Elusive snow leopards photographs prove power of camera traps
The cameras offer useful data for conservationists to judge the population of a species and its range in an environment.
Fri, Jan 17, 2014 at 11:46 AM
Photo: Y. Protas/Panthera/WWF Central Asia Program/Uzbek Biocontrol Agency/Gissar Nature Reserve
A camera trap snapped the first-ever pictures of the elusive snow leopard in Uzbekistan. Even better, it caught not one, but two of the endangered cats on camera.
The new images of the cats released by conservation groups Panthera and the World Wildlife Fund (WWF) confirm that there are at least two individual snow leopards in the Gissar Nature Reserve, a protected part of the Pamir Mountains that can be visited only for scientific research.
Uzbekistan, which is about the size of California, is one of 12 countries in Asia where snow leopards still roam through rugged mountainous terrain. It's estimated that only 3,500 to 7,000 of the endangered cats are left in the wild. [Rare Photos: Snow Leopard Babies in Dens]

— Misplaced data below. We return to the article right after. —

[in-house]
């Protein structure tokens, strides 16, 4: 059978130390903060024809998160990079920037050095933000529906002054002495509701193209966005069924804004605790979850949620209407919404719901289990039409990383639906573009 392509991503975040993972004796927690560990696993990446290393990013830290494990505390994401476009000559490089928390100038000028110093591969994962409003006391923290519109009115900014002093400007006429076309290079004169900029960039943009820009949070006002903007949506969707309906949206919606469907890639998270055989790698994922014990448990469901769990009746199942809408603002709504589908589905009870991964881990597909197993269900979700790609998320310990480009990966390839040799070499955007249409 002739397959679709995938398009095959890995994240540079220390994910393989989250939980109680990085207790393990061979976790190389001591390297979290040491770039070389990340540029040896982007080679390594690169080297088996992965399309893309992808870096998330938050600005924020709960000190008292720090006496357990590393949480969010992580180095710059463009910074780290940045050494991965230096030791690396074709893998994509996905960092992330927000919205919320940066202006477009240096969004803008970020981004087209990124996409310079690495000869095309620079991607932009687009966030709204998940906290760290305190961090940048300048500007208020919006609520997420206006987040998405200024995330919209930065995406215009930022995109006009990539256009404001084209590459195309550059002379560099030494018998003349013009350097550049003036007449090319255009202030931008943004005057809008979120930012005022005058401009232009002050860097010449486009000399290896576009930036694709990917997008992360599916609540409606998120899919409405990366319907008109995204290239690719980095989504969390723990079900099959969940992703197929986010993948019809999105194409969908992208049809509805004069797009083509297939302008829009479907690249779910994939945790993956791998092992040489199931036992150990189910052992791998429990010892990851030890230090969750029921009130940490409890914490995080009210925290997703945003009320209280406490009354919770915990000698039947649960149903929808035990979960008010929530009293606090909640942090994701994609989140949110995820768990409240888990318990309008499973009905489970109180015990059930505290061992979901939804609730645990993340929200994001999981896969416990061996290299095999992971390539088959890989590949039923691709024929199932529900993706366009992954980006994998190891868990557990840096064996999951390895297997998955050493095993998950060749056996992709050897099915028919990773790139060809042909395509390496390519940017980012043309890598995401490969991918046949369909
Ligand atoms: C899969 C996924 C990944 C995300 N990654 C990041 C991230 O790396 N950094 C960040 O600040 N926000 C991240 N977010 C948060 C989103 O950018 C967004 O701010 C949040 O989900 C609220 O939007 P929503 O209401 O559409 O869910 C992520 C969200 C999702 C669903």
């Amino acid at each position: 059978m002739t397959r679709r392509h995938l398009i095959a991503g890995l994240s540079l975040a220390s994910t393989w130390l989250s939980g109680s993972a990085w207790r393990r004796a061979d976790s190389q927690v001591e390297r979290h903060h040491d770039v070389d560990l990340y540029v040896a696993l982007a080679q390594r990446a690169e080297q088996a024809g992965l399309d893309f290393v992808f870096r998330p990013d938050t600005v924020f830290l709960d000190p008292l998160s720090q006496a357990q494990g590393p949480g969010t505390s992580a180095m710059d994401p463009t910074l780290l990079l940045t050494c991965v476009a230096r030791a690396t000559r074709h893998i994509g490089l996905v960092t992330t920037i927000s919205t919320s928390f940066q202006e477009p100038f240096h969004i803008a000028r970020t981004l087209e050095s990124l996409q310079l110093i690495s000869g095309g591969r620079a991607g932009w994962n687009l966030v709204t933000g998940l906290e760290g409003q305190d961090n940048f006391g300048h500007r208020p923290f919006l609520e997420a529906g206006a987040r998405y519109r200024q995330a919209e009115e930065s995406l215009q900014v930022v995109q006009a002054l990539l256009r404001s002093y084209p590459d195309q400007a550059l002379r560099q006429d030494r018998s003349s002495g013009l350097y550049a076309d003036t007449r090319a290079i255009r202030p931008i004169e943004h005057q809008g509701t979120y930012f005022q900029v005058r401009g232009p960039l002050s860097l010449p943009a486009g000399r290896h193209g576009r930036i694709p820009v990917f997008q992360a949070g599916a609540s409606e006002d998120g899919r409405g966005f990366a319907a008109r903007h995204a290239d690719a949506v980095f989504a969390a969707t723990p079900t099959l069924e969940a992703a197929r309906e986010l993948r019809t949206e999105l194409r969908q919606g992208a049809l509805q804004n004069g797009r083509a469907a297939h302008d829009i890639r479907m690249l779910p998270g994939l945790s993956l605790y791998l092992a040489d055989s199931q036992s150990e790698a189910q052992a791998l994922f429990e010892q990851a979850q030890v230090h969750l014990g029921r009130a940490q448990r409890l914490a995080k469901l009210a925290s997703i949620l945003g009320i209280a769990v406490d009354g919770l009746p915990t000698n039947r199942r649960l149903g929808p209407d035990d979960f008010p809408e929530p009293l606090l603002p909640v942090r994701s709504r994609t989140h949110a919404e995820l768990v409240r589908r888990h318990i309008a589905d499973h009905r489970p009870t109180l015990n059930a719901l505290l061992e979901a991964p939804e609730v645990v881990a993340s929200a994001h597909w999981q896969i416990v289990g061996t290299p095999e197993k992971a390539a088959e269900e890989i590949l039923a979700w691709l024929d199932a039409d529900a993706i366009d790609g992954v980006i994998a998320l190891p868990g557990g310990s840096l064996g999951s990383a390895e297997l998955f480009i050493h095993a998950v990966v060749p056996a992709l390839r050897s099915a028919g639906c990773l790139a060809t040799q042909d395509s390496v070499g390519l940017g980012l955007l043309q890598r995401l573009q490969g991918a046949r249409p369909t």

Because of their scarcity and elusive nature, snow leopards are rarely photographed. In Uzbekistan, the cats had previously been confirmed only through traditional surveys and rare sightings.
Rangers and biologists collaborating with Panthera and WWF set up the camera trap in Uzbekistan between November and December 2013 to look for snow leopards. Other animals including bears, lynxes, ibexes, wild boars and hares were also caught on camera during the study.
Two snow leopards spotted in the Gissar Nature Reserve in 2013. (Photo: Y. Protas/Panthera/WWF Central Asia Program/Uzbek Biocontrol Agency/Gissar Nature Reserve)
"Panthera has provided over 300 camera traps through partnerships such as this to better document the range of this elusive and endangered cat of central Asia's mountains," Tom McCarthy, executive director of Panthera's snow leopard program, said in a statement. "With an improved understanding of their range and numbers we have a better chance to save them."
Camera traps have allowed researchers to get photos of the cats in their natural habitats from Tajikistan to Siberia. Beyond hidden cameras, conservationists have turned to other technology to track the secretive cats. In November, a 5-year-old snow leopard was outfitted with a GPS collar in Nepal, a first for the country.
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